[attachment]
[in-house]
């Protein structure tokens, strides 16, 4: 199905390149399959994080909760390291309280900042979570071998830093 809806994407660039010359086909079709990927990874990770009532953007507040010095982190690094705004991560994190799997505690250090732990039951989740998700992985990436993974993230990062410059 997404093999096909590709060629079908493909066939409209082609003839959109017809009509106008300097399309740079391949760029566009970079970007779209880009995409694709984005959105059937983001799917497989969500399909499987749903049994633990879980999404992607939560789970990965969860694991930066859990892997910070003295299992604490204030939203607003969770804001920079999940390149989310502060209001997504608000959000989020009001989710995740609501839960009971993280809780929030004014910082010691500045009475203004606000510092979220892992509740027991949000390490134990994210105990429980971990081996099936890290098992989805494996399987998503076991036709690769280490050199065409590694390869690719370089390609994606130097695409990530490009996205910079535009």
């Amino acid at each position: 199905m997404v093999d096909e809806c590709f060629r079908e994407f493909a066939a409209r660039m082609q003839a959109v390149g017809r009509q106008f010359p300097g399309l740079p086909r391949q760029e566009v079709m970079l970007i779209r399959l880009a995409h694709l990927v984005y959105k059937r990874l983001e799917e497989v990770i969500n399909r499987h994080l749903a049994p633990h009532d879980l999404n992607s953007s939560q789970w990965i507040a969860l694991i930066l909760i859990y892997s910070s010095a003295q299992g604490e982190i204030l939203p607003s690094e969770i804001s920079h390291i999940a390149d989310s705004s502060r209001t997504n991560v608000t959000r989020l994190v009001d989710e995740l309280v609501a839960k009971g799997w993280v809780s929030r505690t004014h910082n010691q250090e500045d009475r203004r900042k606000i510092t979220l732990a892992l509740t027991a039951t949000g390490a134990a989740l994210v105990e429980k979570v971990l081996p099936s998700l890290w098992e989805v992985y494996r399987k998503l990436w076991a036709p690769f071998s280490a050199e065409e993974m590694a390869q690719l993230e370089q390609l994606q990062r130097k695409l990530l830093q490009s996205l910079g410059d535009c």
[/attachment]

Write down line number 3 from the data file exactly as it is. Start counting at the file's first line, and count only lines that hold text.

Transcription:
């Amino acid at each position: 199905m997404v093999d096909e809806c590709f060629r079908e994407f493909a066939a409209r660039m082609q003839a959109v390149g017809r009509q106008f010359p300097g399309l740079p086909r391949q760029e566009v079709m970079l970007i779209r399959l880009a995409h694709l990927v984005y959105k059937r990874l983001e799917e497989v990770i969500n399909r499987h994080l749903a049994p633990h009532d879980l999404n992607s953007s939560q789970w990965i507040a969860l694991i930066l909760i859990y892997s910070s010095a003295q299992g604490e982190i204030l939203p607003s690094e969770i804001s920079h390291i999940a390149d989310s705004s502060r209001t997504n991560v608000t959000r989020l994190v009001d989710e995740l309280v609501a839960k009971g799997w993280v809780s929030r505690t004014h910082n010691q250090e500045d009475r203004r900042k606000i510092t979220l732990a892992l509740t027991a039951t949000g390490a134990a989740l994210v105990e429980k979570v971990l081996p099936s998700l890290w098992e989805v992985y494996r399987k998503l990436w076991a036709p690769f071998s280490a050199e065409e993974m590694a390869q690719l993230e370089q390609l994606q990062r130097k695409l990530l830093q490009s996205l910079g410059d535009c």